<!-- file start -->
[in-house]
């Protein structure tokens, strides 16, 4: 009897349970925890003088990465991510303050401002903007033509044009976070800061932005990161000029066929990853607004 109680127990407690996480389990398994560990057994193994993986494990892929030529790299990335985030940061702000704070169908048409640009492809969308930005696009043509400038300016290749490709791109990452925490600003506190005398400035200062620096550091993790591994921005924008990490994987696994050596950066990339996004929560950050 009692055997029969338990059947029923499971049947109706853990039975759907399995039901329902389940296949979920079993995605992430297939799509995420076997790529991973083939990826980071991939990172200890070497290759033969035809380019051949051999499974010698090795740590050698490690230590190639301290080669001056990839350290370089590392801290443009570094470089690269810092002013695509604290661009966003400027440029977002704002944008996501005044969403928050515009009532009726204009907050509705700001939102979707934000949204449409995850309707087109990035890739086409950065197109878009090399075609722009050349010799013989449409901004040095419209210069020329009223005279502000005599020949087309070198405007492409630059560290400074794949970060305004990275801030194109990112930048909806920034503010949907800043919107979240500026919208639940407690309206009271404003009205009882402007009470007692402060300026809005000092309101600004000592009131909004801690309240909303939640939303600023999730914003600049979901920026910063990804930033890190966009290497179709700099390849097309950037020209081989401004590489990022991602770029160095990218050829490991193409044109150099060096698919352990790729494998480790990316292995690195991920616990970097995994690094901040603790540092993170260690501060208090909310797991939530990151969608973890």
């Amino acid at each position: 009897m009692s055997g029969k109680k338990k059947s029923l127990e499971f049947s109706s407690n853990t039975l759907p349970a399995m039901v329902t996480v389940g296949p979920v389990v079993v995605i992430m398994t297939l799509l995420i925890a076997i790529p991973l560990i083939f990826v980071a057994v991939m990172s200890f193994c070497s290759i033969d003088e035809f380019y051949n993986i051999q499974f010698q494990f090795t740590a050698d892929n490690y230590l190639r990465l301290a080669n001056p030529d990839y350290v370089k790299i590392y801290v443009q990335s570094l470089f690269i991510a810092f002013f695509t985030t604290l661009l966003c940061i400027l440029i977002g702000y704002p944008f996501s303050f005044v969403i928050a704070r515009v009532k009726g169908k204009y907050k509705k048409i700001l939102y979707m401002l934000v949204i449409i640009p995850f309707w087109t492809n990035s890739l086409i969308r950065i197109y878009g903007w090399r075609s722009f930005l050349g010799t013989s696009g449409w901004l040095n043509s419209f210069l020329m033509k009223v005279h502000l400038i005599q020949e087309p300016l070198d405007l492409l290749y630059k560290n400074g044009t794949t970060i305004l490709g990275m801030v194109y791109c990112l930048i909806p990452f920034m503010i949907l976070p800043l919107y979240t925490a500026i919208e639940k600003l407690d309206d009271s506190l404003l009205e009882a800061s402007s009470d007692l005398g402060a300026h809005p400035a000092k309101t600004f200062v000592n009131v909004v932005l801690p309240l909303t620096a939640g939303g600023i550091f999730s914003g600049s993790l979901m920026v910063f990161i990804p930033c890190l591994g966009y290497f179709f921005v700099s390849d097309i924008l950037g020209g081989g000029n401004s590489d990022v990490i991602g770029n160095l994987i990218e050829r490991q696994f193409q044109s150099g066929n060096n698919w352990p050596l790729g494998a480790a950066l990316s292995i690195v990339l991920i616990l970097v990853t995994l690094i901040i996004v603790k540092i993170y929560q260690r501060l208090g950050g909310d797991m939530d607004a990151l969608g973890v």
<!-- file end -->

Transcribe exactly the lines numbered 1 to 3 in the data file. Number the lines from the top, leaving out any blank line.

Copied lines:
[in-house]
């Protein structure tokens, strides 16, 4: 009897349970925890003088990465991510303050401002903007033509044009976070800061932005990161000029066929990853607004 109680127990407690996480389990398994560990057994193994993986494990892929030529790299990335985030940061702000704070169908048409640009492809969308930005696009043509400038300016290749490709791109990452925490600003506190005398400035200062620096550091993790591994921005924008990490994987696994050596950066990339996004929560950050 009692055997029969338990059947029923499971049947109706853990039975759907399995039901329902389940296949979920079993995605992430297939799509995420076997790529991973083939990826980071991939990172200890070497290759033969035809380019051949051999499974010698090795740590050698490690230590190639301290080669001056990839350290370089590392801290443009570094470089690269810092002013695509604290661009966003400027440029977002704002944008996501005044969403928050515009009532009726204009907050509705700001939102979707934000949204449409995850309707087109990035890739086409950065197109878009090399075609722009050349010799013989449409901004040095419209210069020329009223005279502000005599020949087309070198405007492409630059560290400074794949970060305004990275801030194109990112930048909806920034503010949907800043919107979240500026919208639940407690309206009271404003009205009882402007009470007692402060300026809005000092309101600004000592009131909004801690309240909303939640939303600023999730914003600049979901920026910063990804930033890190966009290497179709700099390849097309950037020209081989401004590489990022991602770029160095990218050829490991193409044109150099060096698919352990790729494998480790990316292995690195991920616990970097995994690094901040603790540092993170260690501060208090909310797991939530990151969608973890």
């Amino acid at each position: 009897m009692s055997g029969k109680k338990k059947s029923l127990e499971f049947s109706s407690n853990t039975l759907p349970a399995m039901v329902t996480v389940g296949p979920v389990v079993v995605i992430m398994t297939l799509l995420i925890a076997i790529p991973l560990i083939f990826v980071a057994v991939m990172s200890f193994c070497s290759i033969d003088e035809f380019y051949n993986i051999q499974f010698q494990f090795t740590a050698d892929n490690y230590l190639r990465l301290a080669n001056p030529d990839y350290v370089k790299i590392y801290v443009q990335s570094l470089f690269i991510a810092f002013f695509t985030t604290l661009l966003c940061i400027l440029i977002g702000y704002p944008f996501s303050f005044v969403i928050a704070r515009v009532k009726g169908k204009y907050k509705k048409i700001l939102y979707m401002l934000v949204i449409i640009p995850f309707w087109t492809n990035s890739l086409i969308r950065i197109y878009g903007w090399r075609s722009f930005l050349g010799t013989s696009g449409w901004l040095n043509s419209f210069l020329m033509k009223v005279h502000l400038i005599q020949e087309p300016l070198d405007l492409l290749y630059k560290n400074g044009t794949t970060i305004l490709g990275m801030v194109y791109c990112l930048i909806p990452f920034m503010i949907l976070p800043l919107y979240t925490a500026i919208e639940k600003l407690d309206d009271s506190l404003l009205e009882a800061s402007s009470d007692l005398g402060a300026h809005p400035a000092k309101t600004f200062v000592n009131v909004v932005l801690p309240l909303t620096a939640g939303g600023i550091f999730s914003g600049s993790l979901m920026v910063f990161i990804p930033c890190l591994g966009y290497f179709f921005v700099s390849d097309i924008l950037g020209g081989g000029n401004s590489d990022v990490i991602g770029n160095l994987i990218e050829r490991q696994f193409q044109s150099g066929n060096n698919w352990p050596l790729g494998a480790a950066l990316s292995i690195v990339l991920i616990l970097v990853t995994l690094i901040i996004v603790k540092i993170y929560q260690r501060l208090g950050g909310d797991m939530d607004a990151l969608g973890v």